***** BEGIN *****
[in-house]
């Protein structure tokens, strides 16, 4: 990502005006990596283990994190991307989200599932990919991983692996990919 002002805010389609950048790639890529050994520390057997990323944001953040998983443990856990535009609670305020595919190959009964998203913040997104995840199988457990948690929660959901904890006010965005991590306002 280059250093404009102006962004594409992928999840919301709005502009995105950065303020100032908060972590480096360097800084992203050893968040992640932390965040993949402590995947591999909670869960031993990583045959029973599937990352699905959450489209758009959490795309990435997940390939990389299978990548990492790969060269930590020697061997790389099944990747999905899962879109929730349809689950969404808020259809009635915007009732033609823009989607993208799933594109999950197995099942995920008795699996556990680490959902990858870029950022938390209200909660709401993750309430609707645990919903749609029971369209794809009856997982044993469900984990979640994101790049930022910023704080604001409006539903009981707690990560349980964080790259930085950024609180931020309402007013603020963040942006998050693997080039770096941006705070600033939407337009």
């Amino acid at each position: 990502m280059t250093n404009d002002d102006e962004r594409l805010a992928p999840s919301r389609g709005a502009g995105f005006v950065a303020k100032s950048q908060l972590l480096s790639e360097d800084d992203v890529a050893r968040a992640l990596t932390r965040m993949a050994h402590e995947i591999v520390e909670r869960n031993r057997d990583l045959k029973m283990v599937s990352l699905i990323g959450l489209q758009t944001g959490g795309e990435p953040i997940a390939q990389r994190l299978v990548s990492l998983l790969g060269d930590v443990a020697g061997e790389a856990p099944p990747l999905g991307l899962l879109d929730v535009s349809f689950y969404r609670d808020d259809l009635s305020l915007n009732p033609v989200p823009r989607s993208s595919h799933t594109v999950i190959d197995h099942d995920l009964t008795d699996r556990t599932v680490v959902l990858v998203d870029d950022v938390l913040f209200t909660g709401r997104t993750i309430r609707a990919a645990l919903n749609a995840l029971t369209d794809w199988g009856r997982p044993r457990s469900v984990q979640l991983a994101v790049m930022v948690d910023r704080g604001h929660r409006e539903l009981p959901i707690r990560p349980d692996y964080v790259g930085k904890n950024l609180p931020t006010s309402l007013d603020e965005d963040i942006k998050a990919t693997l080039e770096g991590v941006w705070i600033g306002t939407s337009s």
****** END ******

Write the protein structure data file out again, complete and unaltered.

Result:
[in-house]
């Protein structure tokens, strides 16, 4: 990502005006990596283990994190991307989200599932990919991983692996990919 002002805010389609950048790639890529050994520390057997990323944001953040998983443990856990535009609670305020595919190959009964998203913040997104995840199988457990948690929660959901904890006010965005991590306002 280059250093404009102006962004594409992928999840919301709005502009995105950065303020100032908060972590480096360097800084992203050893968040992640932390965040993949402590995947591999909670869960031993990583045959029973599937990352699905959450489209758009959490795309990435997940390939990389299978990548990492790969060269930590020697061997790389099944990747999905899962879109929730349809689950969404808020259809009635915007009732033609823009989607993208799933594109999950197995099942995920008795699996556990680490959902990858870029950022938390209200909660709401993750309430609707645990919903749609029971369209794809009856997982044993469900984990979640994101790049930022910023704080604001409006539903009981707690990560349980964080790259930085950024609180931020309402007013603020963040942006998050693997080039770096941006705070600033939407337009």
């Amino acid at each position: 990502m280059t250093n404009d002002d102006e962004r594409l805010a992928p999840s919301r389609g709005a502009g995105f005006v950065a303020k100032s950048q908060l972590l480096s790639e360097d800084d992203v890529a050893r968040a992640l990596t932390r965040m993949a050994h402590e995947i591999v520390e909670r869960n031993r057997d990583l045959k029973m283990v599937s990352l699905i990323g959450l489209q758009t944001g959490g795309e990435p953040i997940a390939q990389r994190l299978v990548s990492l998983l790969g060269d930590v443990a020697g061997e790389a856990p099944p990747l999905g991307l899962l879109d929730v535009s349809f689950y969404r609670d808020d259809l009635s305020l915007n009732p033609v989200p823009r989607s993208s595919h799933t594109v999950i190959d197995h099942d995920l009964t008795d699996r556990t599932v680490v959902l990858v998203d870029d950022v938390l913040f209200t909660g709401r997104t993750i309430r609707a990919a645990l919903n749609a995840l029971t369209d794809w199988g009856r997982p044993r457990s469900v984990q979640l991983a994101v790049m930022v948690d910023r704080g604001h929660r409006e539903l009981p959901i707690r990560p349980d692996y964080v790259g930085k904890n950024l609180p931020t006010s309402l007013d603020e965005d963040i942006k998050a990919t693997l080039e770096g991590v941006w705070i600033g306002t939407s337009s």